Memory, imagination, and the camera

Amir Bashir's Harud questions the process of image-making and serves as a counter-point to popular thinking on Kashmir.
ARITRA BHATTACHARYA says the film raises pertinent queries on our journalistic practices. A still from the film
The camera is an aid to memory. The pictures that we take with it become our connections to the past and present. They link us to people and places near and dear, who may no longer be with us, or become the ground on which we form our impressions of places and people distant and far away from us.
Amir Bashir’s Harud probes this very “function” of the camera: its ability to record and preserve, and by extension, to obliterate and erase at the same time. The film revolves around Rafique, a 20-something young man residing in Kupwara near the Indo-Pak border. Rafique’s brother, an erstwhile tourist photographer, is one among the thousands of “disappeared” persons in Kashmir. Like in the case of other disappeared persons, Rafique’s brother’s photograph becomes the only proof of him having existed; it is with these photographs-as-proof that their families demand information about them from the security forces that had picked them up in a past that’s always near and tactile.
Harud opens with “stock images” of Kashmir: passionate demonstrations where the youth rile the sky with cries of “We want freedom”; rallies with flags of Pakistan fluttering in the air; footage of people throwing anything within arms’ reach. These are images we have come to associate with Kashmir—images that have embedded themselves in our collective memory and start playing in a loop every time we hear or see the K-word.
These are images one sees in bulletins of our national news networks. And Bashir’s film, in a sense, is a resistance against these images that stereotype the conflict zone, yet convey very little of the life there. But at the same time, Harud is also a resistance against the other stereotype of Kashmir—that of its exquisite scenic beauty, its fame as the paradise on earth, the place that tourists are now thronging back, once again.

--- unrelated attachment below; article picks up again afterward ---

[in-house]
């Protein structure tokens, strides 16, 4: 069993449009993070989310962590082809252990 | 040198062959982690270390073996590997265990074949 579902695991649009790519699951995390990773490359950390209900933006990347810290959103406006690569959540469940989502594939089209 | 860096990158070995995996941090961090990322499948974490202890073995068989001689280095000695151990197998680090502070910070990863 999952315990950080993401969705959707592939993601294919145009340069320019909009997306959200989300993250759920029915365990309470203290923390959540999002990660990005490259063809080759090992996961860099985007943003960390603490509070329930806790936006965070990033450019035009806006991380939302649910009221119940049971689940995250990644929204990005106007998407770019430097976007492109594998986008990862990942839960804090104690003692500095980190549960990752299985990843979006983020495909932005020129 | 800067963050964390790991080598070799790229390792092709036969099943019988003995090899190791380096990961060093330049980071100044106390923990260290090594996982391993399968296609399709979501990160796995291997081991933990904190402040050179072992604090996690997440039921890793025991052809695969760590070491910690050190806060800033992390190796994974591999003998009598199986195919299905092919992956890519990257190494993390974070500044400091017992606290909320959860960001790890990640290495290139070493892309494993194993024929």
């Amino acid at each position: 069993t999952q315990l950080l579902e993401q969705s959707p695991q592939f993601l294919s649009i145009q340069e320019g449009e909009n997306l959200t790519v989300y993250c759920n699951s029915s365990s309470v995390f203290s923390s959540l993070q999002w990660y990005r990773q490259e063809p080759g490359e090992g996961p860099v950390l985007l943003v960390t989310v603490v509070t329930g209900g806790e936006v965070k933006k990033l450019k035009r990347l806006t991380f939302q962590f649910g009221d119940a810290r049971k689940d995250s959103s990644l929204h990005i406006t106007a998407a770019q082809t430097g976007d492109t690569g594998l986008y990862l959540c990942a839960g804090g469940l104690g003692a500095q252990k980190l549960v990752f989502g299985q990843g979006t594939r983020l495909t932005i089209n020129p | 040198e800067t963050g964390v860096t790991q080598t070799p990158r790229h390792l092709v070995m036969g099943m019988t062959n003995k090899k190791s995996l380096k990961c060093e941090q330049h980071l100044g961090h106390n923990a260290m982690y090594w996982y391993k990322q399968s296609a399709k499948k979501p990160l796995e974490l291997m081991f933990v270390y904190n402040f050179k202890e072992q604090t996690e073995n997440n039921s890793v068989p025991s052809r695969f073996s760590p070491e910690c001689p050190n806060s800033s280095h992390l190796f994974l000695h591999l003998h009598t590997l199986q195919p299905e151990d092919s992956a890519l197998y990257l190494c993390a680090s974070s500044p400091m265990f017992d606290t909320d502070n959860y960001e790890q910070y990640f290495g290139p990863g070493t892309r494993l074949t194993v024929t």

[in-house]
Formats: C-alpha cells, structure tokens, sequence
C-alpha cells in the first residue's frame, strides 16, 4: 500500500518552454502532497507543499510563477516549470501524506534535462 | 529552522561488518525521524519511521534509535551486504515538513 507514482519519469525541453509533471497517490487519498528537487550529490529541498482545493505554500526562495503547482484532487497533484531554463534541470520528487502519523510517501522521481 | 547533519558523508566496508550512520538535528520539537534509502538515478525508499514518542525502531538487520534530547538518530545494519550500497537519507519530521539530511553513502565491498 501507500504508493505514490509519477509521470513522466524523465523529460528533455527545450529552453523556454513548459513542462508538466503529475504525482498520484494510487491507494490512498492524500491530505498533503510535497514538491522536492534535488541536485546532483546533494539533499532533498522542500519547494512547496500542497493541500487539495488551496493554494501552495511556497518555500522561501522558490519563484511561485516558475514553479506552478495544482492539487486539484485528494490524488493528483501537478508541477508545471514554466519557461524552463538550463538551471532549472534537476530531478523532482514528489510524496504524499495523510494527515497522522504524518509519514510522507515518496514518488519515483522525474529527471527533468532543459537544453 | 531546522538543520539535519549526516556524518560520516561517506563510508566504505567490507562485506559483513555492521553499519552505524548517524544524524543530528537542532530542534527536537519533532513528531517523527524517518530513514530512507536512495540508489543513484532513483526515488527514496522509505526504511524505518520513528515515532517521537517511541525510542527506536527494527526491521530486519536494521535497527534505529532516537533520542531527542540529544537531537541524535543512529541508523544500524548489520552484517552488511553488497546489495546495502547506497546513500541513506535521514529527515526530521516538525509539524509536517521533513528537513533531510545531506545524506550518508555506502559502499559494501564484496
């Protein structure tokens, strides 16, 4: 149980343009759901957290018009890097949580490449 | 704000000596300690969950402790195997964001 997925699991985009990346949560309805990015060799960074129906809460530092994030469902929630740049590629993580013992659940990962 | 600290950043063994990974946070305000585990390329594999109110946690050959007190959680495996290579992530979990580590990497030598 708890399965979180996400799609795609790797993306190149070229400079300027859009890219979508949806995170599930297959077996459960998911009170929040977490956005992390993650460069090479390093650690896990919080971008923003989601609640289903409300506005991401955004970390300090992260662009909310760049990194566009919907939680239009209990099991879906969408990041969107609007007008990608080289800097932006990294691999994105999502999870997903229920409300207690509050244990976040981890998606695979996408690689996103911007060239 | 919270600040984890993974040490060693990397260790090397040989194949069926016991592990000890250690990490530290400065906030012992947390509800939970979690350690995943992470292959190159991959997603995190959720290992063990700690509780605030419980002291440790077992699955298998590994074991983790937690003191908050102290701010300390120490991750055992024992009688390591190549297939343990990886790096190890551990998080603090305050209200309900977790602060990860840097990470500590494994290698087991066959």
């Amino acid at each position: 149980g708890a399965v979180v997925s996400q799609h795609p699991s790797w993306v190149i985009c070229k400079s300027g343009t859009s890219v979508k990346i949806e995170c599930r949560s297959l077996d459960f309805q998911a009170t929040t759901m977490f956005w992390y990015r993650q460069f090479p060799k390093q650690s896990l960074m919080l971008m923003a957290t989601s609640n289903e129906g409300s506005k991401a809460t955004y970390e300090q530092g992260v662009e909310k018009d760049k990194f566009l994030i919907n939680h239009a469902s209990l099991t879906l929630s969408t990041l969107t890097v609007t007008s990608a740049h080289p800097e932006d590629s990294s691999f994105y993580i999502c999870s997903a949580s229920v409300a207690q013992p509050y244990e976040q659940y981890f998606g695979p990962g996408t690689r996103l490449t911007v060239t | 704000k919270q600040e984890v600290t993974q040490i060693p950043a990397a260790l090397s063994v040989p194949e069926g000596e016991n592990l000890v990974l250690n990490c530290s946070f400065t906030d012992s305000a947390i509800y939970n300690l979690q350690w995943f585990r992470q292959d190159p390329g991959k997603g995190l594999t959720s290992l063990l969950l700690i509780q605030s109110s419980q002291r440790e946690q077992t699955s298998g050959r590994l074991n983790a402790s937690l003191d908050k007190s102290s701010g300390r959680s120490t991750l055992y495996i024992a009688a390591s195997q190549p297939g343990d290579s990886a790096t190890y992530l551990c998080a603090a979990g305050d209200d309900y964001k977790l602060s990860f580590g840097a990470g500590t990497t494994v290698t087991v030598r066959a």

Rafique, the film’s protagonist, is a lost soul who spends his days staring listlessly at nothing in particular, and his nights dreaming about his disappeared brother, after having failed to cross over to the other side of the border. He questions the rationale of his mother’s visits to meetings of the Association of Parents of Disappeared Persons (APDP), till he discovers his brother’s camera in the house. The camera becomes his constant companion thereafter, as he starts working—first as a newspaper delivery boy and then as an office boy in a local news organisation.
The images that Rafique makes with the camera revolve around his daily life, far removed from the stock images that we have come to associate with Kashmir. His effort too is like that of Bashir’s, who steers clear of showing sweeping vistas of scenic Kashmir. Bashir’s frames are tightly composed, and he re-creates stereotypical images of the valley in ways perhaps only an insider can. So, while we see a sikara rowing across the lake, that very typical Kashmir-is-paradise picture, we see that the people on board the sikara are not happy picnickers, but grim-looking security forces.